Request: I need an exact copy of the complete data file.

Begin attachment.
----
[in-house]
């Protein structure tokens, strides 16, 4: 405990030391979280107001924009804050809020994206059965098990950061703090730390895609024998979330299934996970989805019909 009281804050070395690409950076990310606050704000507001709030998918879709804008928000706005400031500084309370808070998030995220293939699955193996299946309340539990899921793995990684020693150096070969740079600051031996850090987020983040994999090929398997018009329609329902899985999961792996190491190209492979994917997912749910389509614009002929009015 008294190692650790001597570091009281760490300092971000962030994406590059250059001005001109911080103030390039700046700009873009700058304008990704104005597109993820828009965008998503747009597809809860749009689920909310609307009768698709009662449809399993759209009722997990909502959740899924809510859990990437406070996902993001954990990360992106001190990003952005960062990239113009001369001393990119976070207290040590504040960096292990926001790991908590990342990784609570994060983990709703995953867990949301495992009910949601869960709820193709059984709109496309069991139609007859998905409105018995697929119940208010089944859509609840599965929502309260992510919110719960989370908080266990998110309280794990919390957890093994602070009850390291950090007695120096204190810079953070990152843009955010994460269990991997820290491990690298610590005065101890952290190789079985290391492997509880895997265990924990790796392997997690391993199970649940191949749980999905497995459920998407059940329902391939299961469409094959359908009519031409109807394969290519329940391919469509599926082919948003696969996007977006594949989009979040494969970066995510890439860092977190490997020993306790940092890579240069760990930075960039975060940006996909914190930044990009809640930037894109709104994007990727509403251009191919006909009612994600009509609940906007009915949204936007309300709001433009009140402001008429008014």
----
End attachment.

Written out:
[in-house]
């Protein structure tokens, strides 16, 4: 405990030391979280107001924009804050809020994206059965098990950061703090730390895609024998979330299934996970989805019909 009281804050070395690409950076990310606050704000507001709030998918879709804008928000706005400031500084309370808070998030995220293939699955193996299946309340539990899921793995990684020693150096070969740079600051031996850090987020983040994999090929398997018009329609329902899985999961792996190491190209492979994917997912749910389509614009002929009015 008294190692650790001597570091009281760490300092971000962030994406590059250059001005001109911080103030390039700046700009873009700058304008990704104005597109993820828009965008998503747009597809809860749009689920909310609307009768698709009662449809399993759209009722997990909502959740899924809510859990990437406070996902993001954990990360992106001190990003952005960062990239113009001369001393990119976070207290040590504040960096292990926001790991908590990342990784609570994060983990709703995953867990949301495992009910949601869960709820193709059984709109496309069991139609007859998905409105018995697929119940208010089944859509609840599965929502309260992510919110719960989370908080266990998110309280794990919390957890093994602070009850390291950090007695120096204190810079953070990152843009955010994460269990991997820290491990690298610590005065101890952290190789079985290391492997509880895997265990924990790796392997997690391993199970649940191949749980999905497995459920998407059940329902391939299961469409094959359908009519031409109807394969290519329940391919469509599926082919948003696969996007977006594949989009979040494969970066995510890439860092977190490997020993306790940092890579240069760990930075960039975060940006996909914190930044990009809640930037894109709104994007990727509403251009191919006909009612994600009509609940906007009915949204936007309300709001433009009140402001008429008014």